Re: So what if they are stockpiling?
Imagine this, you have two countries, China and Australia. Both can mine up rare minerals in great quantities. Australia finds it can't compete with China because China is whacking out the minerals are lower prices so their mines are not really as profitable as they would like, so Australia shuts the mines down and China becomes the only supplier.
A few years later and China wants to make more money from the rare minerals so they start to strangle supply to force up the prices. The owners of the Australian mines look at the prices and think "strewth, I'm going to get some of that, no worries" and open the mines again. China then flood the market making the Australian venture not worthwhile so it has to close... again. Then China can start strangling supply....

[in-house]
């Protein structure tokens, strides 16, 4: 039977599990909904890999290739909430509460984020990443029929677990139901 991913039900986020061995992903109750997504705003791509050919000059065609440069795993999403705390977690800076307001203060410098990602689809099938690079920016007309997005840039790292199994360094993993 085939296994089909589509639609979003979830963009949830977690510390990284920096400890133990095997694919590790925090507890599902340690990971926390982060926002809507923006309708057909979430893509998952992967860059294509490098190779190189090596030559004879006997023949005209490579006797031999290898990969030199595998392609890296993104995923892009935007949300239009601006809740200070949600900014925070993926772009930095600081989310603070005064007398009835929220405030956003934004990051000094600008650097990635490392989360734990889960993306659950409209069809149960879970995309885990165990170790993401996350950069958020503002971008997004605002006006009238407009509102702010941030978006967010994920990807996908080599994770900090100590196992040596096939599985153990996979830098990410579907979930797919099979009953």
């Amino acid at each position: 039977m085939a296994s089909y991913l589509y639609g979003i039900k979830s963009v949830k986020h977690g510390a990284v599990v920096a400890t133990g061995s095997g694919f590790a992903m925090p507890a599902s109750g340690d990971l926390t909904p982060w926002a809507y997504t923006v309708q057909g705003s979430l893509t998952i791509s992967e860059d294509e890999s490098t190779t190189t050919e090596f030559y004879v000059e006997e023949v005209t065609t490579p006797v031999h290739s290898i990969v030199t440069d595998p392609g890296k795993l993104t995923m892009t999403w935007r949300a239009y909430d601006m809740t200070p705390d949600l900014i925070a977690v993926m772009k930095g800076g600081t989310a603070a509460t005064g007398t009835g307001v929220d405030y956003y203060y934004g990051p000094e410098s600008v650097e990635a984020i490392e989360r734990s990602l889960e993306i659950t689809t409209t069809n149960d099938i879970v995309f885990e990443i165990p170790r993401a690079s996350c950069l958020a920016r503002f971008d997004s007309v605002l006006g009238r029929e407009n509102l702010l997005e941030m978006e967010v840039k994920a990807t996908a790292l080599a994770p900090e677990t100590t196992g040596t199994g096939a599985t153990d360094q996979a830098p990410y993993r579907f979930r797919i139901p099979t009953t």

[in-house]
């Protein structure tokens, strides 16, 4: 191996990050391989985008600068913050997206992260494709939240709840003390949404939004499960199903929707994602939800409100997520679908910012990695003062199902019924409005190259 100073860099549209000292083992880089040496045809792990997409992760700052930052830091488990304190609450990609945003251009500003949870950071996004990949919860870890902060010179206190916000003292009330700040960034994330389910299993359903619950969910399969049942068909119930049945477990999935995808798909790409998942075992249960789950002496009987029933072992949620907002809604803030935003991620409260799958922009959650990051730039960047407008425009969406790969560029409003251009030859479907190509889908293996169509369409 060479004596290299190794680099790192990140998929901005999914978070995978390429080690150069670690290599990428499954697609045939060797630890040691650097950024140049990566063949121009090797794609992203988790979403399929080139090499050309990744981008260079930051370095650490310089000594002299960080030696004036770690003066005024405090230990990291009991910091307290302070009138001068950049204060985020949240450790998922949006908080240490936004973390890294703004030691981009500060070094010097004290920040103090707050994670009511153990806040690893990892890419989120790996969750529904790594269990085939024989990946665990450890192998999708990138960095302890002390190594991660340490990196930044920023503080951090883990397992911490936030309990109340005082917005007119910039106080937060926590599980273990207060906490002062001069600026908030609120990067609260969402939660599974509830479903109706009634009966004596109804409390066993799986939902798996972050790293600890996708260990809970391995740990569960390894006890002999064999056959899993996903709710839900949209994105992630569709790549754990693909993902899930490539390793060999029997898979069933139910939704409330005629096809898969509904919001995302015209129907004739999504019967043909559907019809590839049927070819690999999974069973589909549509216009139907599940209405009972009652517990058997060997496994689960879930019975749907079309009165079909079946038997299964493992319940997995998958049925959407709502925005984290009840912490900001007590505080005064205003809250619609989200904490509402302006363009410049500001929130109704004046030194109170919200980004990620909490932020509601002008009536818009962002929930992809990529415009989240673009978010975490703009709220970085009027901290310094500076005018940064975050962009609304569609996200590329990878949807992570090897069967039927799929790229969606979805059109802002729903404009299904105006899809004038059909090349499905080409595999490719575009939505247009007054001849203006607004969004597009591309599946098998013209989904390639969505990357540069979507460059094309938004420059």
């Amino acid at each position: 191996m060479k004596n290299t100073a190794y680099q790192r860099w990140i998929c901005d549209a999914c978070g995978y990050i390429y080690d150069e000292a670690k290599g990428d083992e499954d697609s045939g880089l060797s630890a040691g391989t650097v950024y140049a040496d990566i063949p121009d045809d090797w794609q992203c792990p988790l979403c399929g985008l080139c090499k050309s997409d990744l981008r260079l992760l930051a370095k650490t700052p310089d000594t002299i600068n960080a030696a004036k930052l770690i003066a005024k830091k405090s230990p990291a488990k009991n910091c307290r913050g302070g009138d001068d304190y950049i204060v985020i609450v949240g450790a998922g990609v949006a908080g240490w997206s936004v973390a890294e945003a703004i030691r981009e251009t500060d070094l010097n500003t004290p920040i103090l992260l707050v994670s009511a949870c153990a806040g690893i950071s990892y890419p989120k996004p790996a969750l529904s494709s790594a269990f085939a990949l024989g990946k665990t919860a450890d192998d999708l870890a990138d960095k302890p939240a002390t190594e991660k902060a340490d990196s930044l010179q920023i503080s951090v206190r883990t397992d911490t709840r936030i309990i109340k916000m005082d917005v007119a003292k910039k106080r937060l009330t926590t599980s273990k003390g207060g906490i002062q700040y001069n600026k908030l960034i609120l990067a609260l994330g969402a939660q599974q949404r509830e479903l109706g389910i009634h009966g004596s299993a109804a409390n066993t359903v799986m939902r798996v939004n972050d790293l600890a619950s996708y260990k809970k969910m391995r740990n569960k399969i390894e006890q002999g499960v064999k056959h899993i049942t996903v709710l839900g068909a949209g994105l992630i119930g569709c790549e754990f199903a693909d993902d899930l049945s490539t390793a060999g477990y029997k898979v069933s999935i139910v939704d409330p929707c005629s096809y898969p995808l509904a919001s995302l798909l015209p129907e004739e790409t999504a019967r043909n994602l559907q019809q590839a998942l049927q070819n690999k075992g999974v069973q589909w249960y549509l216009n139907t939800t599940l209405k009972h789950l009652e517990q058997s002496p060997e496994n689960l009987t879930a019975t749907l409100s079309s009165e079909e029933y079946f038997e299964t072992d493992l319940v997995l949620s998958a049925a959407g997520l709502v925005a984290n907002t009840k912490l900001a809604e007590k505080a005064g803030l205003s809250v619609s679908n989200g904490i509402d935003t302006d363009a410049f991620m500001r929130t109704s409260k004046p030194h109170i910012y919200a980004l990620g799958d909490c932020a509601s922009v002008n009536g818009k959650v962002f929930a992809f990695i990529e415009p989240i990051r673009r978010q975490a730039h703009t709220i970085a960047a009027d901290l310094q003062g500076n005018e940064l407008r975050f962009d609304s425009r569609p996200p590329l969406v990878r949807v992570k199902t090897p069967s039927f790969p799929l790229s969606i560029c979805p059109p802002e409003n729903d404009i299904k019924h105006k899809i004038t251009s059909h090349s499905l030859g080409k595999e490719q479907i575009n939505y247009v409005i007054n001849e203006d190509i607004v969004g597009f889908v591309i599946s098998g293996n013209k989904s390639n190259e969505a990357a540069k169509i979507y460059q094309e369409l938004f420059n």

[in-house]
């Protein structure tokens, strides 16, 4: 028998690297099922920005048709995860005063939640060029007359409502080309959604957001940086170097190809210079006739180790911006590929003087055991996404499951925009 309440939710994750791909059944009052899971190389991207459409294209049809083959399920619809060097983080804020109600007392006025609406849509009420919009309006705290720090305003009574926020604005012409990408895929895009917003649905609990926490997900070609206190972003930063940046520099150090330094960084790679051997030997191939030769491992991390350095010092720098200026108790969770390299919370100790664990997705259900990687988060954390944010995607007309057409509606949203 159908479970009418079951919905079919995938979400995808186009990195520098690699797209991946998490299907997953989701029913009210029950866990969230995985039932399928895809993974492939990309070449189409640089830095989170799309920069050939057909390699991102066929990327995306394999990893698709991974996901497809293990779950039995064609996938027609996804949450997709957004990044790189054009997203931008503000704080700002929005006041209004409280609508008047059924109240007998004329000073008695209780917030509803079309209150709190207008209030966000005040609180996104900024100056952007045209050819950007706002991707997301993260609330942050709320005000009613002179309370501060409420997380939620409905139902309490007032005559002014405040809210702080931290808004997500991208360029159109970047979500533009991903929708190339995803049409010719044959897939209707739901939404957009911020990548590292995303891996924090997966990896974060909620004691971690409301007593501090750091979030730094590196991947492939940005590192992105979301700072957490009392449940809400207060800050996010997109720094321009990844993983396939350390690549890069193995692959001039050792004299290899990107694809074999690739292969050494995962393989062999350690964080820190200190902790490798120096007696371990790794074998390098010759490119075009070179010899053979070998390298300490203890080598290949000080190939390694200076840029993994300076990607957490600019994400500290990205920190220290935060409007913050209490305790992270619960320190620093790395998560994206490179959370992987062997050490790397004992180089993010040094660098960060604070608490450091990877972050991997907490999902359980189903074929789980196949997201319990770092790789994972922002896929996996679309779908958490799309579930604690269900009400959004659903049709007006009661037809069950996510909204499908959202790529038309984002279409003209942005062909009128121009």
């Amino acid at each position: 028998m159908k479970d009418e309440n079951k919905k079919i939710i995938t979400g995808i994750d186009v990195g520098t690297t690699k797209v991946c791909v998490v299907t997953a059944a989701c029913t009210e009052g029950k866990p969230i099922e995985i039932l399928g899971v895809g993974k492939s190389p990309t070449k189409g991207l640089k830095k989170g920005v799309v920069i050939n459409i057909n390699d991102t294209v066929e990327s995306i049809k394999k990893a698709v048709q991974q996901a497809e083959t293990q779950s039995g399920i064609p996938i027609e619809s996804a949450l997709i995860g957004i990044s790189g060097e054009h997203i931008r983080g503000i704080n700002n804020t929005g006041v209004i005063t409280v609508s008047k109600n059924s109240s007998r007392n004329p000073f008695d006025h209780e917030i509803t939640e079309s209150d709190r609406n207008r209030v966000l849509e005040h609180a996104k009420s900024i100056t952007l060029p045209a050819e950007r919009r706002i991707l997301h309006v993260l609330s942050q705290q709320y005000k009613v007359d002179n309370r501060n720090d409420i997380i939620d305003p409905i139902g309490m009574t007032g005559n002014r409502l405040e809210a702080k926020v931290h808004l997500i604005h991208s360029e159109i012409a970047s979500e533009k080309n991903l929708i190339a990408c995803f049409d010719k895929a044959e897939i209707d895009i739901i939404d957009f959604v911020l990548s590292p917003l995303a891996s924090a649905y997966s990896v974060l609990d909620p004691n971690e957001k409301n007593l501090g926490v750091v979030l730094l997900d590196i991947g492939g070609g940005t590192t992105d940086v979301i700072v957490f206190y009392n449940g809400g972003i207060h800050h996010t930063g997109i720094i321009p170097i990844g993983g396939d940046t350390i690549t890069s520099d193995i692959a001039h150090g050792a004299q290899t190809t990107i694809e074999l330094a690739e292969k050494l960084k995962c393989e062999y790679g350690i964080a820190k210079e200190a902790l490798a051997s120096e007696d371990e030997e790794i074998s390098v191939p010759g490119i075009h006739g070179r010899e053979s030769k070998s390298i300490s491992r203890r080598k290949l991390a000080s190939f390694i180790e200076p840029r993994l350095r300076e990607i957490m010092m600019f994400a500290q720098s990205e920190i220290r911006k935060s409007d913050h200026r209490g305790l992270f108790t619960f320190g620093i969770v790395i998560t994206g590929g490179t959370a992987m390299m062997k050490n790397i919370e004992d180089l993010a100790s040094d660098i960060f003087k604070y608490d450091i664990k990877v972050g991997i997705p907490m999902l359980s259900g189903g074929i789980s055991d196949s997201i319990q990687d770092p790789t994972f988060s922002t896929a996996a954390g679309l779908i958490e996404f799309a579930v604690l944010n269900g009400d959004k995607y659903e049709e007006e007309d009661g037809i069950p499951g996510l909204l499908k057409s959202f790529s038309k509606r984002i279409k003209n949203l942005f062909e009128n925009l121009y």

The only way to remove the stranglehold on rare minerals that China has would be to open up the Australian mines to run at a loss, break even or very small profits, or to open the Australian mines and pay the Australians more than the market value to keep the mines open, how many companies do you know who will pay more to obtain exactly the same item when that in turn pushes up the costs to consumers (or lowers their own profit margins)?